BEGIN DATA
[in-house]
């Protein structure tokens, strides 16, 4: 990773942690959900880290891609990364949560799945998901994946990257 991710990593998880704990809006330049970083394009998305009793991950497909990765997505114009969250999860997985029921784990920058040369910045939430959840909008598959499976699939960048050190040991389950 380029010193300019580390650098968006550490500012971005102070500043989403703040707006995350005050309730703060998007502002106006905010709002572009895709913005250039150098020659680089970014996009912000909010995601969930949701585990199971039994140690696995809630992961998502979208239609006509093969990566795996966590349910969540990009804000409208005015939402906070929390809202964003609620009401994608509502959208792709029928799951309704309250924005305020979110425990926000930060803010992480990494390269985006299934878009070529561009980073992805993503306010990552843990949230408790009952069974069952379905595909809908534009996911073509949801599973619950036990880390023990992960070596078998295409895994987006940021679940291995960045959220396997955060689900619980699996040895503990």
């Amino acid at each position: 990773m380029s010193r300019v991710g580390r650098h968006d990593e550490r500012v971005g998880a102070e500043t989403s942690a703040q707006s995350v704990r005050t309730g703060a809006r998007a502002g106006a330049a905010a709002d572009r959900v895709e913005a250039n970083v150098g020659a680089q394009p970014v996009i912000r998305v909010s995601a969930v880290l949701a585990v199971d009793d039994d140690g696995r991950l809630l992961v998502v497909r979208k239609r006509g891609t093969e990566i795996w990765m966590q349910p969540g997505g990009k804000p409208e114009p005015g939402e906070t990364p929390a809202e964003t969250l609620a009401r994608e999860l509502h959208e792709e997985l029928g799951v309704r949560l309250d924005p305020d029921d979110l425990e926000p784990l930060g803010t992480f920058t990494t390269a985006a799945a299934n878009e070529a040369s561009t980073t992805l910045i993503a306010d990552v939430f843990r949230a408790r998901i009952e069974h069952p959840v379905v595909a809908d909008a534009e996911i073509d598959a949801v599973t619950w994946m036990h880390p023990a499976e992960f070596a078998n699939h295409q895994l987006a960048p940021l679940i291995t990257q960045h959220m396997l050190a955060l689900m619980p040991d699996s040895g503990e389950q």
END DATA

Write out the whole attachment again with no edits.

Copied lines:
[in-house]
């Protein structure tokens, strides 16, 4: 990773942690959900880290891609990364949560799945998901994946990257 991710990593998880704990809006330049970083394009998305009793991950497909990765997505114009969250999860997985029921784990920058040369910045939430959840909008598959499976699939960048050190040991389950 380029010193300019580390650098968006550490500012971005102070500043989403703040707006995350005050309730703060998007502002106006905010709002572009895709913005250039150098020659680089970014996009912000909010995601969930949701585990199971039994140690696995809630992961998502979208239609006509093969990566795996966590349910969540990009804000409208005015939402906070929390809202964003609620009401994608509502959208792709029928799951309704309250924005305020979110425990926000930060803010992480990494390269985006299934878009070529561009980073992805993503306010990552843990949230408790009952069974069952379905595909809908534009996911073509949801599973619950036990880390023990992960070596078998295409895994987006940021679940291995960045959220396997955060689900619980699996040895503990």
């Amino acid at each position: 990773m380029s010193r300019v991710g580390r650098h968006d990593e550490r500012v971005g998880a102070e500043t989403s942690a703040q707006s995350v704990r005050t309730g703060a809006r998007a502002g106006a330049a905010a709002d572009r959900v895709e913005a250039n970083v150098g020659a680089q394009p970014v996009i912000r998305v909010s995601a969930v880290l949701a585990v199971d009793d039994d140690g696995r991950l809630l992961v998502v497909r979208k239609r006509g891609t093969e990566i795996w990765m966590q349910p969540g997505g990009k804000p409208e114009p005015g939402e906070t990364p929390a809202e964003t969250l609620a009401r994608e999860l509502h959208e792709e997985l029928g799951v309704r949560l309250d924005p305020d029921d979110l425990e926000p784990l930060g803010t992480f920058t990494t390269a985006a799945a299934n878009e070529a040369s561009t980073t992805l910045i993503a306010d990552v939430f843990r949230a408790r998901i009952e069974h069952p959840v379905v595909a809908d909008a534009e996911i073509d598959a949801v599973t619950w994946m036990h880390p023990a499976e992960f070596a078998n699939h295409q895994l987006a960048p940021l679940i291995t990257q960045h959220m396997l050190a955060l689900m619980p040991d699996s040895g503990e389950q």